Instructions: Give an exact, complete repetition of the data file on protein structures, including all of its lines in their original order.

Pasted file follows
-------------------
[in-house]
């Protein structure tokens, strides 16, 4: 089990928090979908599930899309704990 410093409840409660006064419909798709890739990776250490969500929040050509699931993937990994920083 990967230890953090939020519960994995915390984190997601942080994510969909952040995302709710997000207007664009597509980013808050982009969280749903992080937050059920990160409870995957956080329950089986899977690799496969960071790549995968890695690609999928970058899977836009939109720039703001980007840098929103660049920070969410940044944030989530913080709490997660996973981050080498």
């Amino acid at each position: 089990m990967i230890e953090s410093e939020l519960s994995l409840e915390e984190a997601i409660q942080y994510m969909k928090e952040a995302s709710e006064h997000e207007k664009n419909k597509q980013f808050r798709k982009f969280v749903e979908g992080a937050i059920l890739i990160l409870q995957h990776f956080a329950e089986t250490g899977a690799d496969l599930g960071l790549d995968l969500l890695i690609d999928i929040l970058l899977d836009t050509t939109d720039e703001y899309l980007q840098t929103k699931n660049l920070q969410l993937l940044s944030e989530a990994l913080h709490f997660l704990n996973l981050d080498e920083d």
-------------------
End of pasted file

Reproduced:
[in-house]
């Protein structure tokens, strides 16, 4: 089990928090979908599930899309704990 410093409840409660006064419909798709890739990776250490969500929040050509699931993937990994920083 990967230890953090939020519960994995915390984190997601942080994510969909952040995302709710997000207007664009597509980013808050982009969280749903992080937050059920990160409870995957956080329950089986899977690799496969960071790549995968890695690609999928970058899977836009939109720039703001980007840098929103660049920070969410940044944030989530913080709490997660996973981050080498």
């Amino acid at each position: 089990m990967i230890e953090s410093e939020l519960s994995l409840e915390e984190a997601i409660q942080y994510m969909k928090e952040a995302s709710e006064h997000e207007k664009n419909k597509q980013f808050r798709k982009f969280v749903e979908g992080a937050i059920l890739i990160l409870q995957h990776f956080a329950e089986t250490g899977a690799d496969l599930g960071l790549d995968l969500l890695i690609d999928i929040l970058l899977d836009t050509t939109d720039e703001y899309l980007q840098t929103k699931n660049l920070q969410l993937l940044s944030e989530a990994l913080h709490f997660l704990n996973l981050d080498e920083d």